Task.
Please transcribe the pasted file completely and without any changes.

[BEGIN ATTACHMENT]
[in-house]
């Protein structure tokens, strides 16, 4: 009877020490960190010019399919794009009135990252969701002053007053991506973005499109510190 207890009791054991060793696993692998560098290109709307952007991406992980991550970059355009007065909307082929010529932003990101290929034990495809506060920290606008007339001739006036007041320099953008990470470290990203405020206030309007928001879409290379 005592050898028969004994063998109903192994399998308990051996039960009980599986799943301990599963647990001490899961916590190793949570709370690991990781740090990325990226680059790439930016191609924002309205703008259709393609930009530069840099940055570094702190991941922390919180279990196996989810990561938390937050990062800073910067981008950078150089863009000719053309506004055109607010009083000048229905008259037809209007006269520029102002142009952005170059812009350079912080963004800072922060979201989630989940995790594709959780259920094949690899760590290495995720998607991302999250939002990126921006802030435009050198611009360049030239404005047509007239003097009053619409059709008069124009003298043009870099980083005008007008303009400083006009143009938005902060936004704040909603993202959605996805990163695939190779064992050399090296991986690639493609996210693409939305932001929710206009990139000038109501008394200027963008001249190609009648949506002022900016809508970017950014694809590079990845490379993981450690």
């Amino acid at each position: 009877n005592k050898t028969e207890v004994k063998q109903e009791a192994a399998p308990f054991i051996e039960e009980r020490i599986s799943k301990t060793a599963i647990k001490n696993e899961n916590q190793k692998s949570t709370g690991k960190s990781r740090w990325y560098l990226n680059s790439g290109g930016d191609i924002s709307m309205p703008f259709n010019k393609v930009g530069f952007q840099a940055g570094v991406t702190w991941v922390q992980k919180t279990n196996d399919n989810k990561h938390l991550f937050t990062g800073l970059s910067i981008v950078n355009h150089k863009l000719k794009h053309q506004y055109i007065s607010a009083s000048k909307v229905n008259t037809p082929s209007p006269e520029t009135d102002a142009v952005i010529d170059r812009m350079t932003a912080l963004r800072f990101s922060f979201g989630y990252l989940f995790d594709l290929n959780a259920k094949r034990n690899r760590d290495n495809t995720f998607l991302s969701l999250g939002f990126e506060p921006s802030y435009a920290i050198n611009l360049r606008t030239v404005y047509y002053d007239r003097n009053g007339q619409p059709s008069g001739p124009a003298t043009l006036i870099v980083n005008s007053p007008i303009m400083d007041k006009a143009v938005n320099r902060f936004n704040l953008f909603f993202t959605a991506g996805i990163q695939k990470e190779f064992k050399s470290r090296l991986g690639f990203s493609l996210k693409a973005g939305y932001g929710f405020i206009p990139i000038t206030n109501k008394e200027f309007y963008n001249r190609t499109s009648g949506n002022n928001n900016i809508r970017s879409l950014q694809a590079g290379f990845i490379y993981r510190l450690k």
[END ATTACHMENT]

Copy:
[in-house]
């Protein structure tokens, strides 16, 4: 009877020490960190010019399919794009009135990252969701002053007053991506973005499109510190 207890009791054991060793696993692998560098290109709307952007991406992980991550970059355009007065909307082929010529932003990101290929034990495809506060920290606008007339001739006036007041320099953008990470470290990203405020206030309007928001879409290379 005592050898028969004994063998109903192994399998308990051996039960009980599986799943301990599963647990001490899961916590190793949570709370690991990781740090990325990226680059790439930016191609924002309205703008259709393609930009530069840099940055570094702190991941922390919180279990196996989810990561938390937050990062800073910067981008950078150089863009000719053309506004055109607010009083000048229905008259037809209007006269520029102002142009952005170059812009350079912080963004800072922060979201989630989940995790594709959780259920094949690899760590290495995720998607991302999250939002990126921006802030435009050198611009360049030239404005047509007239003097009053619409059709008069124009003298043009870099980083005008007008303009400083006009143009938005902060936004704040909603993202959605996805990163695939190779064992050399090296991986690639493609996210693409939305932001929710206009990139000038109501008394200027963008001249190609009648949506002022900016809508970017950014694809590079990845490379993981450690």
């Amino acid at each position: 009877n005592k050898t028969e207890v004994k063998q109903e009791a192994a399998p308990f054991i051996e039960e009980r020490i599986s799943k301990t060793a599963i647990k001490n696993e899961n916590q190793k692998s949570t709370g690991k960190s990781r740090w990325y560098l990226n680059s790439g290109g930016d191609i924002s709307m309205p703008f259709n010019k393609v930009g530069f952007q840099a940055g570094v991406t702190w991941v922390q992980k919180t279990n196996d399919n989810k990561h938390l991550f937050t990062g800073l970059s910067i981008v950078n355009h150089k863009l000719k794009h053309q506004y055109i007065s607010a009083s000048k909307v229905n008259t037809p082929s209007p006269e520029t009135d102002a142009v952005i010529d170059r812009m350079t932003a912080l963004r800072f990101s922060f979201g989630y990252l989940f995790d594709l290929n959780a259920k094949r034990n690899r760590d290495n495809t995720f998607l991302s969701l999250g939002f990126e506060p921006s802030y435009a920290i050198n611009l360049r606008t030239v404005y047509y002053d007239r003097n009053g007339q619409p059709s008069g001739p124009a003298t043009l006036i870099v980083n005008s007053p007008i303009m400083d007041k006009a143009v938005n320099r902060f936004n704040l953008f909603f993202t959605a991506g996805i990163q695939k990470e190779f064992k050399s470290r090296l991986g690639f990203s493609l996210k693409a973005g939305y932001g929710f405020i206009p990139i000038t206030n109501k008394e200027f309007y963008n001249r190609t499109s009648g949506n002022n928001n900016i809508r970017s879409l950014q694809a590079g290379f990845i490379y993981r510190l450690k």